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S. Korea conveys concerns to U.S. over new EV tax credit law: official


An Electric vehicle charging zone inside a parking lot in Seoul.(Yonhap)

An Electric vehicle charging zone inside a parking lot in Seoul.(Yonhap)

South Korea has conveyed its concerns over a new U.S. law that provides tax incentives for electric vehicles manufactured in North America only, a foreign ministry official said Thursday.

“As revisions to the electric vehicle subsidies, included in the Inflation Reduction Act, are subject to violation of not only the South Korea-U.S. Free Trade Agreement but also the World Trade Organization rules, we have reviewed (the issue) and expressed our concerns to the U.S. through various channels,” the official said.

The ministry will continue to work in close coordination with the relevant authorities to help South Korean companies receive “non-discriminatory treatment,” the official added.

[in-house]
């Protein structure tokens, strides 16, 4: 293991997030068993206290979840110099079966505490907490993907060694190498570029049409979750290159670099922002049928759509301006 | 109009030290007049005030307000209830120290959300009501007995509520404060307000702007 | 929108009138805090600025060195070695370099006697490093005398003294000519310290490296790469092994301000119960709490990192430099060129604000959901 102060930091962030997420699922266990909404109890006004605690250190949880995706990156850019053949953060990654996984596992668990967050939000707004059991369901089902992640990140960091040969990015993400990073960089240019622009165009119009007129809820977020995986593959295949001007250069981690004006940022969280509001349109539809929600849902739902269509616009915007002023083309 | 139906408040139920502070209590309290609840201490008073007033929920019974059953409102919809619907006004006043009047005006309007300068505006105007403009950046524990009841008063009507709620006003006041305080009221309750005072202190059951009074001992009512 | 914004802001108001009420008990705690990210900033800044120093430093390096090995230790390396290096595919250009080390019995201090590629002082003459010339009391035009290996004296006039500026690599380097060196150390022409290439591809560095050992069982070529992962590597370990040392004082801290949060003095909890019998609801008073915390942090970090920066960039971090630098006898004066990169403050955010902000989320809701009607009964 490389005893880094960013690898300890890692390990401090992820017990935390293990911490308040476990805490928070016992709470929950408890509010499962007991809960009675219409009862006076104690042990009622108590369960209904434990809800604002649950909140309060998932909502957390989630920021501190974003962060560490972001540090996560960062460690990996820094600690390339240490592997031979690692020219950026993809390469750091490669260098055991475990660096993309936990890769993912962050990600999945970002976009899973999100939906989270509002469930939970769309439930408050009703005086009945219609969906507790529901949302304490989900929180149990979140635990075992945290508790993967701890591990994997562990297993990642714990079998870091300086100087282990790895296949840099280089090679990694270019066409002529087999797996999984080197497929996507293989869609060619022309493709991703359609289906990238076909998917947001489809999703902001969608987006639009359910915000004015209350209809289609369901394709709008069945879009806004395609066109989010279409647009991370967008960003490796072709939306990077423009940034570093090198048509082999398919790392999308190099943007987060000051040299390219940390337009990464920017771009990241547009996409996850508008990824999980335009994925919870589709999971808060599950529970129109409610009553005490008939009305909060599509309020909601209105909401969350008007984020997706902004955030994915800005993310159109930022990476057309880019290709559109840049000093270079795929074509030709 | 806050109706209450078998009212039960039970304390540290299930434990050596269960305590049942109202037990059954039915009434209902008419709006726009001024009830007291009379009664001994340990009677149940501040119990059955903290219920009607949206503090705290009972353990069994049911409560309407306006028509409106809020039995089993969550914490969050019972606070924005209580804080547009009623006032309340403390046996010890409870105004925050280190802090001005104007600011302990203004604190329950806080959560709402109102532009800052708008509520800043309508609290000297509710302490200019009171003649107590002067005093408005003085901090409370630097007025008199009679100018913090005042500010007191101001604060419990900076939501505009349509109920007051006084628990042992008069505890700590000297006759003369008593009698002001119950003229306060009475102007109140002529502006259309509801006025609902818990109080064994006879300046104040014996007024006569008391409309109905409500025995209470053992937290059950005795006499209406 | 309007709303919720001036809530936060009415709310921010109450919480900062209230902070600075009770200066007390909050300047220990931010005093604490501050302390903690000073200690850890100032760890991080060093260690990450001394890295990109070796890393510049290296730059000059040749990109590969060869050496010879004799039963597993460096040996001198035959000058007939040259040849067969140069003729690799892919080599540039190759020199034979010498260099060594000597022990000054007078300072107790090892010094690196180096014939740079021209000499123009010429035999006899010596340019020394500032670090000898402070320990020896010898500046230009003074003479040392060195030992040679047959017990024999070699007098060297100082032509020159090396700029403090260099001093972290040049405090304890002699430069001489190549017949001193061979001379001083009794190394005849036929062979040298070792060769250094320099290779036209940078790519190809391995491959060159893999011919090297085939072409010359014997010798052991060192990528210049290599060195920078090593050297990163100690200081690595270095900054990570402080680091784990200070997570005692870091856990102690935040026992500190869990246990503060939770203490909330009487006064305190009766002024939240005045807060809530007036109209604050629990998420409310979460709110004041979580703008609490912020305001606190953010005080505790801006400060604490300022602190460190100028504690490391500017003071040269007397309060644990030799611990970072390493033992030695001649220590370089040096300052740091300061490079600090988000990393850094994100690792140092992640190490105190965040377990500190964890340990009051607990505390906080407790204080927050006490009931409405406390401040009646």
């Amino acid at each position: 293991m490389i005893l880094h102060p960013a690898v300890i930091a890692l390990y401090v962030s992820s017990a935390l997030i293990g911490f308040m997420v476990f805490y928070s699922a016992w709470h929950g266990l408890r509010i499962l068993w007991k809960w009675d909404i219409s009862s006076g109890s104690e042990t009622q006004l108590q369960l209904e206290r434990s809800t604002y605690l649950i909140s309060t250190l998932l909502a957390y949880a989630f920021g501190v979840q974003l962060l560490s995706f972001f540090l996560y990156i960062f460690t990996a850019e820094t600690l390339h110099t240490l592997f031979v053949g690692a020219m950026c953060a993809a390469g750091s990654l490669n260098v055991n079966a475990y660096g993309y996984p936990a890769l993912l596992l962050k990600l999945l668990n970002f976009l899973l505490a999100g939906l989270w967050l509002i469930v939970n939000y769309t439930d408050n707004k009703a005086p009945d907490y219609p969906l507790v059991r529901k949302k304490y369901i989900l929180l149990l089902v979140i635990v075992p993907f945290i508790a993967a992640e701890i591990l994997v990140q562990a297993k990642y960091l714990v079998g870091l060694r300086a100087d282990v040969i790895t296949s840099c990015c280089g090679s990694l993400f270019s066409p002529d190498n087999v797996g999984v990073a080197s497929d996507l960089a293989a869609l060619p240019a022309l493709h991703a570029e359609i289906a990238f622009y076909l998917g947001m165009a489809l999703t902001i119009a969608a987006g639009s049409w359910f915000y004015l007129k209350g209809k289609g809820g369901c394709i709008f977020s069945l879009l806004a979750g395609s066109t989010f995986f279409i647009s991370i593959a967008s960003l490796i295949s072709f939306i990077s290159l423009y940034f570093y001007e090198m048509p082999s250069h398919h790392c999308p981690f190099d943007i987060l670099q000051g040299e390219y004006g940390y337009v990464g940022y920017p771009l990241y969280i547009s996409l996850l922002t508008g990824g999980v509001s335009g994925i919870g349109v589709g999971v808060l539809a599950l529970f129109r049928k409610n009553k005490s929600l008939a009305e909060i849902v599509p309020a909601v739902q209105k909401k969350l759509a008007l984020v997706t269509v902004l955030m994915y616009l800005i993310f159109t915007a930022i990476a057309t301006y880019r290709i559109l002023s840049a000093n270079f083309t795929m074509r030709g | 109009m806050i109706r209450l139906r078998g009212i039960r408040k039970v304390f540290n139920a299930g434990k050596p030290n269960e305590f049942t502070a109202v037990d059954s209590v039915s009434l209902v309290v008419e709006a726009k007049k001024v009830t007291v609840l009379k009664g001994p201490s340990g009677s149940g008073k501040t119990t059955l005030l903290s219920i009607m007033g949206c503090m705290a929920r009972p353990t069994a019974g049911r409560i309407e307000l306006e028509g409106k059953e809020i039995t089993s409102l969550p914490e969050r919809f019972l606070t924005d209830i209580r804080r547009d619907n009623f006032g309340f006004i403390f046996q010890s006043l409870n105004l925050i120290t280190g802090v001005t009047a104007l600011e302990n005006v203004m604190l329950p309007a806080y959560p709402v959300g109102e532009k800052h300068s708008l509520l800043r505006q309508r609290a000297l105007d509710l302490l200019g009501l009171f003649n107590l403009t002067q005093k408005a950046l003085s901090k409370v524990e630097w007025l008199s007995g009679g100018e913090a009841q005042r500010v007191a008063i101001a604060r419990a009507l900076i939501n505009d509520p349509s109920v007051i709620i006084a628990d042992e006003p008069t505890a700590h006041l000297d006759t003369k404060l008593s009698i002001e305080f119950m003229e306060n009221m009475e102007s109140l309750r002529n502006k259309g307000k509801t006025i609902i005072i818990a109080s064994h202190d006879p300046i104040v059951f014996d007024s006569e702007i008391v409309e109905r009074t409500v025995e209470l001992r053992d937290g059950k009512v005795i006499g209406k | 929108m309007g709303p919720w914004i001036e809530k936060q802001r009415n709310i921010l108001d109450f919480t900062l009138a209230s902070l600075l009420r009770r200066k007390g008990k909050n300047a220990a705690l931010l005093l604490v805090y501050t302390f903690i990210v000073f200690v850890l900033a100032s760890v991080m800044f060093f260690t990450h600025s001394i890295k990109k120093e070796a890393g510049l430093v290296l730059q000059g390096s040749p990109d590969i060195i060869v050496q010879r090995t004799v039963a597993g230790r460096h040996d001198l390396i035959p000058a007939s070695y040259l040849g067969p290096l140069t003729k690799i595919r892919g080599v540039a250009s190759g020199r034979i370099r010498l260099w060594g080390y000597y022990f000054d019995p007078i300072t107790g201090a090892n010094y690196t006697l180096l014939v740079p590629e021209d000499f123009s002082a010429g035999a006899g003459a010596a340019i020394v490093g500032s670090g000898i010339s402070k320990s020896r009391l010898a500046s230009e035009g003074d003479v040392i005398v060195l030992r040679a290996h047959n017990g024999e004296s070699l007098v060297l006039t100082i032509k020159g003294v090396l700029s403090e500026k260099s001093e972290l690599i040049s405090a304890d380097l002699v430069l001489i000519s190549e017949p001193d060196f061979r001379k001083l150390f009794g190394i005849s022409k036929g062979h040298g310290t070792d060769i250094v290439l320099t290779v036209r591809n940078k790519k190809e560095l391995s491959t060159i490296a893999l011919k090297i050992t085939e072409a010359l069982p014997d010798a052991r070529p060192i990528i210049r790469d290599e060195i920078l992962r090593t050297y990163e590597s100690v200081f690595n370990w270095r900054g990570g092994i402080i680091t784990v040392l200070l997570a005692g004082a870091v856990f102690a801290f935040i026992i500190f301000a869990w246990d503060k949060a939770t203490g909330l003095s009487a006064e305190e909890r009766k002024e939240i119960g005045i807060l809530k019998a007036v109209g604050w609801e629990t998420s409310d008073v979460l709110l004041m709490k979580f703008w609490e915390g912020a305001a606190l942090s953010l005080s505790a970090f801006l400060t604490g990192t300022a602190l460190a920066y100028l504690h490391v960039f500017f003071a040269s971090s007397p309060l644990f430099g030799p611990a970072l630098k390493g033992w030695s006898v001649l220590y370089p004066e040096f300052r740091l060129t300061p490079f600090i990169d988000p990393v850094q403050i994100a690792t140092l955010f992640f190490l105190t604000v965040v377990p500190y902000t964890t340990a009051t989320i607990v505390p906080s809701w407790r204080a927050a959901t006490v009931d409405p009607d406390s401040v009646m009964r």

The US$430 billion bill, signed into law by U.S. President Joe Biden on Tuesday, calls for expanding tax subsidies for EV buyers, but only for EVs assembled in North America. The bill also has provisions intended to bar EVs from receiving the benefits if they are equipped with batteries or battery components made using minerals produced in China.

Major South Korean automakers, including Hyundai Motor Co. and Kia Corp., have voiced concerns over the act, as they make their flagship EVs, such as the IONIQ 5 and EV6, at domestic plants and ship them out overseas.

It could deal a serious blow to Hyundai Motor and Kia at a time when their flagship EV models have increasingly been gaining traction in the U.S. as well as European markets in recent years. (Yonhap)





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